I think it’s a good idea to forget about PyMEL, especially when writing tools that you plan to support in future versions of Maya.

Essentially the problem:

If the problem is only for a sphere and a plane, then it is a trivial problem of mathematical geometry.

If the problem is for a plane and arbitrary geometry, then:

Imagine that your plane is perpendicular to the Y axis.

What transformation should be applied to place the plane at the origin, perpendicular to the Y axis?

We add the inversedd transform matrix of the plane to the current transformation of the sphere.

In this case, we simply iterate through the positions of the vertices of the target geometry, leaving only vertices with Y position values greater than zero.

Here is a demo scene that visually demonstrates this idea.

I used maya.api.OpenMaya only to find the inverse matrix.

But you can write this function yourself.

If the transforms for the objects are frozen, then there is a little more work:

You will need to calculate the position of the plane (using the equation of the plane and using the positions of any three vertices of the current plane).

And for the target object, calculate the position of the center of the bounding box.

If you need a fast interactive tool, then use the Maya API.

At a minimum, you will need:

`MFnMesh`

`MFnTransform`

`MTransformationMatrix`

`MMatrix`

`MSelectionList`

```
import maya.cmds as cmds
import maya.api.OpenMaya as om2
maya_useNewAPI = True
# Preparing a demo scene
cmds.file(new = True, force = True)
cam_name_transform = cmds.createNode('transform', name = 'demo_look',
skipSelect = True)
cam_name_shape = '{}Shape'.format(cam_name_transform)
cam_node_name = cmds.createNode('camera',
name = cam_name_shape,
parent = cam_name_transform,
skipSelect = True)
cmds.modelEditor('modelPanel4', edit = True, camera = cam_node_name)
poly_plane = cmds.polyPlane(w=25, h=25, sx=10, sy=10, ax=(0, 1, 0), cuv=2, ch=False)[0]
poly_sphere = cmds.polySphere(r=10, sx=20, sy=20, ax=(0, 1, 0), cuv=2, ch=False)[0]
cmds.move(25,5,3, poly_sphere, absolute=True, worldSpace=True)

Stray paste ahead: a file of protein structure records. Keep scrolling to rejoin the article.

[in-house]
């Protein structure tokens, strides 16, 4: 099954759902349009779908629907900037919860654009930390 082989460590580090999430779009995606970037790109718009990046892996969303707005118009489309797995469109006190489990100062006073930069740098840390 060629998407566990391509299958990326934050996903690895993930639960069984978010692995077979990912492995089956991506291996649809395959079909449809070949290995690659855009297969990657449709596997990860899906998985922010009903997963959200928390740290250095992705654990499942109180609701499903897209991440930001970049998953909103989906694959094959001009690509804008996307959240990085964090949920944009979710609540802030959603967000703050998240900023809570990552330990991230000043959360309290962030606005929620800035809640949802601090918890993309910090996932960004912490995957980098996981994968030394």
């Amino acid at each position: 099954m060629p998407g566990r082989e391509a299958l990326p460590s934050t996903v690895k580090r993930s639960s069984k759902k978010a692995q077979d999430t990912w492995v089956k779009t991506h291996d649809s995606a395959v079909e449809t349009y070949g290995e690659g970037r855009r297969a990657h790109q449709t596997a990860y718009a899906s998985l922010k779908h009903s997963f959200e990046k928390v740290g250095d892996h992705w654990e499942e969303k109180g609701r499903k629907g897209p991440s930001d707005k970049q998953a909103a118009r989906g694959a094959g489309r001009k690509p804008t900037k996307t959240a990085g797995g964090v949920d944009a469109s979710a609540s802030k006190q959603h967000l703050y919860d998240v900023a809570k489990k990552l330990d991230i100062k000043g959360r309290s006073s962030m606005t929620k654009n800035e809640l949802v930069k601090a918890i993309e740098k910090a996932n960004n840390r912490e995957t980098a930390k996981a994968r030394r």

cmds.move(24,7,4, poly_plane, absolute=True, worldSpace=True)
cmds.rotate(37,5,-12, poly_sphere, absolute=True, worldSpace=True, fo=True)
cmds.rotate(16,-13,20, poly_plane, absolute=True, worldSpace=True, fo=True)
for item in cmds.getPanel(type = 'modelPanel'):
cmds.modelEditor(item, edit = True, da = 'smoothShaded', swf = True, wos = True)
cmds.viewFit(animate = True, allObjects = True)
# Let's duplicate the polysphere for clarity
dub_geo = cmds.duplicate(poly_sphere, rr = True)[0]
# Get transform matrix from polyplane (in world space)
plane_matrix = cmds.xform(poly_plane, query = True, matrix = True, worldSpace=True)
# Get inverse transform matrix from polyplane with maya.api.OpenMaya
om_plane_matrix = om2.MMatrix(plane_matrix)
plane_matrix_inverse = list(om_plane_matrix.inverse())
# Set transform matrix for polysphere (in world space. But! Relative to current position)
cmds.xform(dub_geo, matrix = plane_matrix_inverse, relative=True, worldSpace=True)
cmds.viewFit(animate = True, allObjects = True)
# Get all vertices position from duplicate sphere (Absolute position in world space!)
vertex_position = cmds.xform('{}.vtx[*]'.format(dub_geo), query = True, absolute=True, worldSpace=True, translation= True)
# Let's put all vertices (with Y-position > 0) in a lists
top_vertex_original = []
top_vertex_duplicate = []
for i,idx in zip(range(int(len(vertex_position)/3)) ,range(1, len(vertex_position), 3)):
if vertex_position[idx] > 0.0:
top_vertex_original.append('{}.vtx[{}]'.format(poly_sphere, i))
top_vertex_duplicate.append('{}.vtx[{}]'.format(dub_geo, i))
# For clarity, lets select the resulting vertices (on both polyspheres)
cmds.select(top_vertex_original, top_vertex_duplicate)
```

It goes without saying that in real code you don’t need to create a duplicate geometry.

In the demo scene this is used for clarity only.

Good luck, harmony and positivity!